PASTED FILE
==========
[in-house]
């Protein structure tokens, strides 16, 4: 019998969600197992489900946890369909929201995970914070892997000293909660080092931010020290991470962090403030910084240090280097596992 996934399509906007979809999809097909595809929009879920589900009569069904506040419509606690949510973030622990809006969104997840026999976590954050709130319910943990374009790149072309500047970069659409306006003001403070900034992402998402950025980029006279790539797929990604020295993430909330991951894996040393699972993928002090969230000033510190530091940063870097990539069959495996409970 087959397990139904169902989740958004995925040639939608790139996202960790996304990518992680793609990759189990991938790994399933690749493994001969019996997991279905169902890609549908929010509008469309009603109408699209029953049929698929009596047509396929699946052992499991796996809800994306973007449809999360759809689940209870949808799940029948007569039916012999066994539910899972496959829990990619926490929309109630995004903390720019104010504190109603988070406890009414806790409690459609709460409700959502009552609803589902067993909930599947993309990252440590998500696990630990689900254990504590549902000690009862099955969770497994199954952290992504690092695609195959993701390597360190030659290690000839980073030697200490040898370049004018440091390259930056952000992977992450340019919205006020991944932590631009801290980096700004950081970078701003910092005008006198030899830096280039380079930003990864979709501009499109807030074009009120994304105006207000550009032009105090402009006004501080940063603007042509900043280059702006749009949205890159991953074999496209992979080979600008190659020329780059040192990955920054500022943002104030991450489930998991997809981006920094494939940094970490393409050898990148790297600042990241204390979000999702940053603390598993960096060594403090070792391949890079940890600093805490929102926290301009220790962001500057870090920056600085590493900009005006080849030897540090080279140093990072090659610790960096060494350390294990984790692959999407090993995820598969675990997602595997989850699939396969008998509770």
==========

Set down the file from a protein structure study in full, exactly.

[in-house]
């Protein structure tokens, strides 16, 4: 019998969600197992489900946890369909929201995970914070892997000293909660080092931010020290991470962090403030910084240090280097596992 996934399509906007979809999809097909595809929009879920589900009569069904506040419509606690949510973030622990809006969104997840026999976590954050709130319910943990374009790149072309500047970069659409306006003001403070900034992402998402950025980029006279790539797929990604020295993430909330991951894996040393699972993928002090969230000033510190530091940063870097990539069959495996409970 087959397990139904169902989740958004995925040639939608790139996202960790996304990518992680793609990759189990991938790994399933690749493994001969019996997991279905169902890609549908929010509008469309009603109408699209029953049929698929009596047509396929699946052992499991796996809800994306973007449809999360759809689940209870949808799940029948007569039916012999066994539910899972496959829990990619926490929309109630995004903390720019104010504190109603988070406890009414806790409690459609709460409700959502009552609803589902067993909930599947993309990252440590998500696990630990689900254990504590549902000690009862099955969770497994199954952290992504690092695609195959993701390597360190030659290690000839980073030697200490040898370049004018440091390259930056952000992977992450340019919205006020991944932590631009801290980096700004950081970078701003910092005008006198030899830096280039380079930003990864979709501009499109807030074009009120994304105006207000550009032009105090402009006004501080940063603007042509900043280059702006749009949205890159991953074999496209992979080979600008190659020329780059040192990955920054500022943002104030991450489930998991997809981006920094494939940094970490393409050898990148790297600042990241204390979000999702940053603390598993960096060594403090070792391949890079940890600093805490929102926290301009220790962001500057870090920056600085590493900009005006080849030897540090080279140093990072090659610790960096060494350390294990984790692959999407090993995820598969675990997602595997989850699939396969008998509770």